The next big breakthrough in the fight against COVID-19 is here and India has a chance to be among the first nations to manufacture billions of doses of a series of new anti-viral pills.
The first drug is called Molnupiravir, developed by Merck. This anti-Covid drug is now being manufactured by 13 Indian firms and has been cleared for use by the government.
In the last few months, Pfizer and Merck have developed Paxlovid and Molnupiravir, respectively. The two pills have shown extremely high efficacy in anti-COVID-19 therapy.
On November 5, Pfizer said Paxlovid cut hospitalisation rates by nearly 90 per cent.
Merck initially reported that its pill, Molnupiravir, cut rates of hospitalisation and death by 50 per cent if treatment was given within five days of onset of infection. But subsequent studies show an efficacy of 30 per cent.
Both pills are given for five days. Pfizer’s regimen is three pills in the morning and three at night. Merck’s drug is taken four times in the morning and four times at night.
Pfizer’s drug is in a class of medicines called “protease inhibitors” and blocks an enzyme that the coronavirus needs to multiply.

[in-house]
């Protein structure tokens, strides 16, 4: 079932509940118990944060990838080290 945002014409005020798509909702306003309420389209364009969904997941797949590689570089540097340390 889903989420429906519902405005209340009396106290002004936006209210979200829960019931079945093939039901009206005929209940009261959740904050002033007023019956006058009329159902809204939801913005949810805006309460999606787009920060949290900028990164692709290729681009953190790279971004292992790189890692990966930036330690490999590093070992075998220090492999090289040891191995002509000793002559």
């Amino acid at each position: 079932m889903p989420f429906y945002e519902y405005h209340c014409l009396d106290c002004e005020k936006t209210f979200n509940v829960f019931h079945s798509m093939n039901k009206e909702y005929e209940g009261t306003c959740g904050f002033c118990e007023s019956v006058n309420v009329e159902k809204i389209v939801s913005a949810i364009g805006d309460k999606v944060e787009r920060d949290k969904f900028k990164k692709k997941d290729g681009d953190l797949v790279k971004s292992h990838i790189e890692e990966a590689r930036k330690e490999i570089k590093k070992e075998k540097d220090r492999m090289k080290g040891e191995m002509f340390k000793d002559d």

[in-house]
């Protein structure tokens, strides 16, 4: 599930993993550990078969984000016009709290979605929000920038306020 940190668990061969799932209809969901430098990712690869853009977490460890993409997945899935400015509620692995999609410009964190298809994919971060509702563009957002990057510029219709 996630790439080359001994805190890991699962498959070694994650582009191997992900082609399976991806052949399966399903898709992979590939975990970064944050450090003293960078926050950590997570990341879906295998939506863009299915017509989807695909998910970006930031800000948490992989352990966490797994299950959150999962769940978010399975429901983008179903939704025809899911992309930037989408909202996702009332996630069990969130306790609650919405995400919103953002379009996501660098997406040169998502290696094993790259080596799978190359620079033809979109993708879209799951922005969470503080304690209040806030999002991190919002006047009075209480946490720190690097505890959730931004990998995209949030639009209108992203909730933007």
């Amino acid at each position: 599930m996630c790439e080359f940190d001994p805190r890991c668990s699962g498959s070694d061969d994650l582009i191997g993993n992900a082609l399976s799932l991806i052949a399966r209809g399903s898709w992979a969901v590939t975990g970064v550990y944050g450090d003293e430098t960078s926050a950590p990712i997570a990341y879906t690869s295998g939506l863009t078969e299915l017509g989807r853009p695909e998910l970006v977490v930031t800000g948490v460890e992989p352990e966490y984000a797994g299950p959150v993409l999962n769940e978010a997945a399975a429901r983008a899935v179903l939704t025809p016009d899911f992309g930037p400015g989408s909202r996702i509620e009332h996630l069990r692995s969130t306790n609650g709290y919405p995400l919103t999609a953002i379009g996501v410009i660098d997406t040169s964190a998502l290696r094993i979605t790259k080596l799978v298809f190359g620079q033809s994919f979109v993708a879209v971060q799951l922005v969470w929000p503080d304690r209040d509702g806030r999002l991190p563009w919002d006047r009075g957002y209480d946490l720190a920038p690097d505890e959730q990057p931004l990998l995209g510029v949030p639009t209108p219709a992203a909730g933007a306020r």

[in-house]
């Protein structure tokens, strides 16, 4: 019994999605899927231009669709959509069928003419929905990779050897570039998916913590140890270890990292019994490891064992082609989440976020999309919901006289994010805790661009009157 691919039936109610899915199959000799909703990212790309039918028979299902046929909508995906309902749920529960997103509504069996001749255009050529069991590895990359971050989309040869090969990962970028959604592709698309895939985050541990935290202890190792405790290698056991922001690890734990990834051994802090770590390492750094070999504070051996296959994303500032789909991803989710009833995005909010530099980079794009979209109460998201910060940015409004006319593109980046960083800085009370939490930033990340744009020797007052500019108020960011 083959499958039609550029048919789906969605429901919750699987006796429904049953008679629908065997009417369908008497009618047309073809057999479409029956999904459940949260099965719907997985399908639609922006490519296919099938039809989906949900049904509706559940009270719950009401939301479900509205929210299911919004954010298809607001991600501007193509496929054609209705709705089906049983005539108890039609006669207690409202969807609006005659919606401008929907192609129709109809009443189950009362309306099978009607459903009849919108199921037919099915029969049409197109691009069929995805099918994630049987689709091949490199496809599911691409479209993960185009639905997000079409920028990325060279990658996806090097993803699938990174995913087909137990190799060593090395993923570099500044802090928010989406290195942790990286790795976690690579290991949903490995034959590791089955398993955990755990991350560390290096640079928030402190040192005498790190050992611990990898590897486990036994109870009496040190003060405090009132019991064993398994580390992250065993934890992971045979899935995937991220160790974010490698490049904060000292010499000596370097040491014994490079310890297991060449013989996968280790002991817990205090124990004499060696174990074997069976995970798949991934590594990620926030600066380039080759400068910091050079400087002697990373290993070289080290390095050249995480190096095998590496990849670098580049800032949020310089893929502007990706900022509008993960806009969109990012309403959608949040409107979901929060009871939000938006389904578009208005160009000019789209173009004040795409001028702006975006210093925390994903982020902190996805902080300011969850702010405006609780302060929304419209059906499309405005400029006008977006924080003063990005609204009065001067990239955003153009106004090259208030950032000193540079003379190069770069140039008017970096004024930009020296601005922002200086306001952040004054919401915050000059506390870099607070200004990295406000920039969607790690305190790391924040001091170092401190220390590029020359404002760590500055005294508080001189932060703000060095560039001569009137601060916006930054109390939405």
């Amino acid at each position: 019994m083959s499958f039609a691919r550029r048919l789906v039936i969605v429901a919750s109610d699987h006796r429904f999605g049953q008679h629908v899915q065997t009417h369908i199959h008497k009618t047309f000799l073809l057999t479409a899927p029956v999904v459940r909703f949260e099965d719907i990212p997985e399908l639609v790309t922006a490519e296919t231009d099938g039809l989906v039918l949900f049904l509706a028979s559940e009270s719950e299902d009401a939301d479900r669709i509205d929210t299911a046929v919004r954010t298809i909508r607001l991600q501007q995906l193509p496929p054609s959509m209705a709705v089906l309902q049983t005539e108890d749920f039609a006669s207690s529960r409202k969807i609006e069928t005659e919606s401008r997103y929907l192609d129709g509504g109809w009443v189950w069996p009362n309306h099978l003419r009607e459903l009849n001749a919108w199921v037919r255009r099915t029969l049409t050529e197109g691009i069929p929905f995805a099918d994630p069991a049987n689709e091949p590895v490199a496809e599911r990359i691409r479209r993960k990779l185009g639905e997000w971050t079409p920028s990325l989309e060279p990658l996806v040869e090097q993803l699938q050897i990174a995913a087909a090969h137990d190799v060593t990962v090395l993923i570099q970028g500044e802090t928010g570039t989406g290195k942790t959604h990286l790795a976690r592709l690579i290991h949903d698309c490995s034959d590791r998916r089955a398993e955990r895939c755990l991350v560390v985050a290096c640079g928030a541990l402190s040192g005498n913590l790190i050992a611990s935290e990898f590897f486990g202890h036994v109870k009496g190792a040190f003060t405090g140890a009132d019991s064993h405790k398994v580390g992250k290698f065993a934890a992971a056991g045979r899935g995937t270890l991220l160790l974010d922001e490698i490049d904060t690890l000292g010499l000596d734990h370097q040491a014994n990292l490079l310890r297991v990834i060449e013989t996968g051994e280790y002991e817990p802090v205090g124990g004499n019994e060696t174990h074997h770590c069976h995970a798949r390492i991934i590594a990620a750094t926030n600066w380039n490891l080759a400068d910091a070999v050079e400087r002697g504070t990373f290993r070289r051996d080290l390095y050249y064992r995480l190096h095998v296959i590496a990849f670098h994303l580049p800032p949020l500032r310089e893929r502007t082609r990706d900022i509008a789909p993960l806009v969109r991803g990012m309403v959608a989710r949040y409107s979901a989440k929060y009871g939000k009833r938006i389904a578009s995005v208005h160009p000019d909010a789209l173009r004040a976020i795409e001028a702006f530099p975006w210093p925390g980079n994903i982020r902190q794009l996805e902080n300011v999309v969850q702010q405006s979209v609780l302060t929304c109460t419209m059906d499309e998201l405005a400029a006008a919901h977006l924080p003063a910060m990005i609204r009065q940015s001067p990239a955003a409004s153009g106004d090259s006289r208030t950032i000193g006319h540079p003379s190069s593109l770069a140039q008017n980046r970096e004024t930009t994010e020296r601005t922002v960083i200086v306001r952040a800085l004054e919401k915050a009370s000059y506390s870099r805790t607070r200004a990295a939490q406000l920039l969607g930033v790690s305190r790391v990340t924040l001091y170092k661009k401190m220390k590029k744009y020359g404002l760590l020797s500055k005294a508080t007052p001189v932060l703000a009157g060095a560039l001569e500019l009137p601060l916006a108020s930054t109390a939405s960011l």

Merck’s pill is called a “nucleoside analogue” that introduces errors into the genetic code of the virus, which makes it tough for the coronavirus virus to evolve.
But how much do they all cost?
The US government has already secured millions of doses of the Pfizer and Merck drugs in deals worth billions of dollars. It’s expensive – at about $700 per course, or more than Rs 52,000, for Merck’s drug course.
Britain has already secured 2.5 lakh courses of the Pfizer drug.
A World Health Organisation, or WHO, programme aims to get the drugs for as little as $10 dollars (Rs 700 approximately) per course eventually.
There is good news for India. Merck has entered into non-exclusive voluntary licensing agreements with established Indian generic makers, including Cipla, Dr Reddy’s Laboratories, Emcure Pharmaceuticals, Hetero Labs, and Sun Pharmaceutical. This means the drug will be in India at a subsidised cost.
That’s because Merck says it will use a tiered pricing strategy for developing countries. Pfizer says they will eventually come close to this price.